Galloway Hoard is saved for the nation after nearly £2 million raised in six months

National Museums Scotland has today announced that it has achieved its fundraising target of £1.98 million in order to acquire the Galloway Hoard on behalf of the nation.

Thursday, 26th October 2017, 12:44 pm
Updated Tuesday, 12th December 2017, 10:54 am
A Carolingian vessel found with the Galloway Hoard.
A Carolingian vessel found with the Galloway Hoard.

A generous funding contribution of £1 million from The National Heritage Memorial Fund (NHMF), £150,000 from the Scottish Government and widespread public support have helped secure the future of the unique Hoard of Viking-age treasures.

Following the allocation of the Galloway Hoard in May 2017 to National Museums Scotland by the Queen’s Lord Treasurer’s Remembrancer, National Museums had just six months in which to raise the necessary funds. Since then a wide-ranging campaign has been underway to raise funds from trusts and private sources.

The acquisition has been made possible by the generosity of funding from the NHMF, Art Fund, members of the public, the Scottish Government and trusts.

People have been incredibly generous in their response to the campaign with over 1500 donations from the public appeal enabling us to reach our target of £200,000.

The Galloway Hoard brings together the richest collection of rare and unique Viking-age objects ever found in Britain or Ireland. It is of international significance and will transform our understanding of this period of Scottish history.

Uncovered by a metal detectorist in Dumfries and Galloway, the Galloway Hoard comprises in excess of 100 gold, silver and other items from the Viking Age. It was buried at the beginning of the tenth century, although some of the items within the Hoard date from an earlier period.

The bulk of the find is a rich Viking-age hoard of silver jewellery and ingots. However, it also contains an outstanding range of exceptional precious metal and jewelled items including a rare gold ingot, a gold bird-shaped pin and a decorated silver-gilt cup of Continental or Byzantine origin. The Galloway Hoard is unique in bringing together a remarkable variety of objects in one discovery, hinting at hitherto unknown connections between people across Europe and beyond.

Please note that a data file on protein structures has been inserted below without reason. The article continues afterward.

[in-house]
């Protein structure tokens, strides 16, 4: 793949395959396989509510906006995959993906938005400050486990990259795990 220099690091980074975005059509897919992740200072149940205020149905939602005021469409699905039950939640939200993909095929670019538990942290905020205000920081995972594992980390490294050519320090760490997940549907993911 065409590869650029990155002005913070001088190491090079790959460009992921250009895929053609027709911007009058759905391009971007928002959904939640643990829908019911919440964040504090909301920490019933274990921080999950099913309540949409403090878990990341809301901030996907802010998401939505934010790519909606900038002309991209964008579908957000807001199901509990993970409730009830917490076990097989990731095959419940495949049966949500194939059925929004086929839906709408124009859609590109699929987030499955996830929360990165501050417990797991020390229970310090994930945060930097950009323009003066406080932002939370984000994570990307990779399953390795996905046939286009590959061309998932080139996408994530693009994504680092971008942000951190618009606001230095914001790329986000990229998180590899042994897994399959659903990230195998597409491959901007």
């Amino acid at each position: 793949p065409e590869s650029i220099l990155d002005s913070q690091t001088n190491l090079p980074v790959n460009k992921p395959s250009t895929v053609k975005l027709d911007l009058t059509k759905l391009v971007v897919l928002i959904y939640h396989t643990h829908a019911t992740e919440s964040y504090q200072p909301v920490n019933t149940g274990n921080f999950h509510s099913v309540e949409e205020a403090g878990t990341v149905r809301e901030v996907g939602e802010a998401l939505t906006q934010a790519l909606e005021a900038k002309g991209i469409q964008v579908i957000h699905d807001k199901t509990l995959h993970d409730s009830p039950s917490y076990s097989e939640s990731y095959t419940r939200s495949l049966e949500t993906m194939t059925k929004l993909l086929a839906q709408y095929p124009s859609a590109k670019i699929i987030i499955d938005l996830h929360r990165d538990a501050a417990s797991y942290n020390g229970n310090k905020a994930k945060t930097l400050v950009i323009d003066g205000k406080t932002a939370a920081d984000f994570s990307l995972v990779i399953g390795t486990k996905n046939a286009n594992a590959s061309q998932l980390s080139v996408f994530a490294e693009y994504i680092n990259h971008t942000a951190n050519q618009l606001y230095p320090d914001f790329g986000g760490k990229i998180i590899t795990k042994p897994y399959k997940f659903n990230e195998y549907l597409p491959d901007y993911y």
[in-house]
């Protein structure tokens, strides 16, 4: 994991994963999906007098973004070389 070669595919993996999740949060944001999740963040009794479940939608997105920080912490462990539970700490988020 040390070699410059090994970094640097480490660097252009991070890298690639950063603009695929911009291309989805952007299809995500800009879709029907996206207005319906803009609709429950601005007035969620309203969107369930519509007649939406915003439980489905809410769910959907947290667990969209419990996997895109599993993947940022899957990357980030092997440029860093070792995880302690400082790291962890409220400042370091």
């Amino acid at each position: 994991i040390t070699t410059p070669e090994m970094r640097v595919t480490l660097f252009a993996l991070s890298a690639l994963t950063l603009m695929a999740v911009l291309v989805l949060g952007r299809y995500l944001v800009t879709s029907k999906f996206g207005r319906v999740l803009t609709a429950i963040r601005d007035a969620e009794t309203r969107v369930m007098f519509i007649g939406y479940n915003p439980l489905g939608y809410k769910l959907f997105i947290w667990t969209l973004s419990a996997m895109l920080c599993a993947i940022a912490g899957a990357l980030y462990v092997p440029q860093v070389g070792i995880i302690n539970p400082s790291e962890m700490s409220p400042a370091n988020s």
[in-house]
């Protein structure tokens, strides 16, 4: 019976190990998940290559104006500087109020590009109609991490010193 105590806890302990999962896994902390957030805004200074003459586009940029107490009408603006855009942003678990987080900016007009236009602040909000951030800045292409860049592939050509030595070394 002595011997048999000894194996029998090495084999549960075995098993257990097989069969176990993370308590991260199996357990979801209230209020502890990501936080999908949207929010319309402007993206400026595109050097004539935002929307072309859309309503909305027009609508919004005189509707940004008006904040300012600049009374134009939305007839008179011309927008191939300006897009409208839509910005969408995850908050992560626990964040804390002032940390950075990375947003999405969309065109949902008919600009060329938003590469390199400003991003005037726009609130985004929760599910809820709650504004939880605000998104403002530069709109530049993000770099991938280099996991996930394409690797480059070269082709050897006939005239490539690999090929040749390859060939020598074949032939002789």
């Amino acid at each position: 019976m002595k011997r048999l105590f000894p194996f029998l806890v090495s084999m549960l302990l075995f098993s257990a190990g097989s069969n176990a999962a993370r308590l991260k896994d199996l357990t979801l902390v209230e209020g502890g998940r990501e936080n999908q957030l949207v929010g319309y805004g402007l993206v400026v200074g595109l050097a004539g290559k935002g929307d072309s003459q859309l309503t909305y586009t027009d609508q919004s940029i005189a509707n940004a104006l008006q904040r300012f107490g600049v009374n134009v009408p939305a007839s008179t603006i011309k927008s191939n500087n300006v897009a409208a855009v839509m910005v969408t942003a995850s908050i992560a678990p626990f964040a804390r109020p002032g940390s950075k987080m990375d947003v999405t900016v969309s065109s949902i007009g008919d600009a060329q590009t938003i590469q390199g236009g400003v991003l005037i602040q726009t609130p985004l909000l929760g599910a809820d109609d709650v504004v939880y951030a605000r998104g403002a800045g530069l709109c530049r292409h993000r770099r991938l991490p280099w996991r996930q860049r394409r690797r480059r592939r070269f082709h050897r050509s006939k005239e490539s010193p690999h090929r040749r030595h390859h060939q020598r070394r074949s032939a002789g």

Dr Gordon Rintoul, Director of National Museums Scotland said: “I am hugely grateful to the National Heritage Memorial Fund for its generous Grant of £1 million. This contribution has provided the final step to reaching our target and enabled us to save the Hoard for the nation.

“In the last six months we have been overwhelmed by the response from the general public who have got behind our campaign to ‘Save the Hoard’. I am also grateful for the generosity of Art Fund, the Scottish Government, charitable trusts and individual donors. Now we look forward to starting the work on conserving and researching the Hoard to unlock its secrets.”

John Glen, UK Government Minister for Arts, Heritage and Tourism said: “The Galloway Hoard is an incredible collection that has given us a deeper understanding of the history of the Viking Age in Scotland. As an unparalleled find of global significance, I am thrilled that the National Heritage Memorial Fund has helped save it for the nation.”

Seona Reid, NHMF trustee, said: “This is wonderful news. The Galloway Hoard is an exquisite collection of rare treasure with global significance.”

Dr Stephen Deuchar, Director of Art Fund said: “Art Fund is honoured to have played a part in this incredible campaign, whose success means that this unique hoard of Viking-age treasure will be safely entrusted to National Museums Scotland.”

Fiona Hyslop MSP, Cabinet Secretary for Culture, Tourism and External Affairs said: “The Galloway Hoard is one of the most important collections ever discovered in Scotland. It is important that the hoard is made available for the people of Scotland and our visitors from around the world to see.”

A selection of objects from the Hoard is currently on display at the National Museum of Scotland until 29 October. Visitors have a small window of opportunity in which to see it before it is taken away for vital conservation. It is anticipated that the necessary conservation and research work will take around two years before the Hoard will once again be seen at the museum.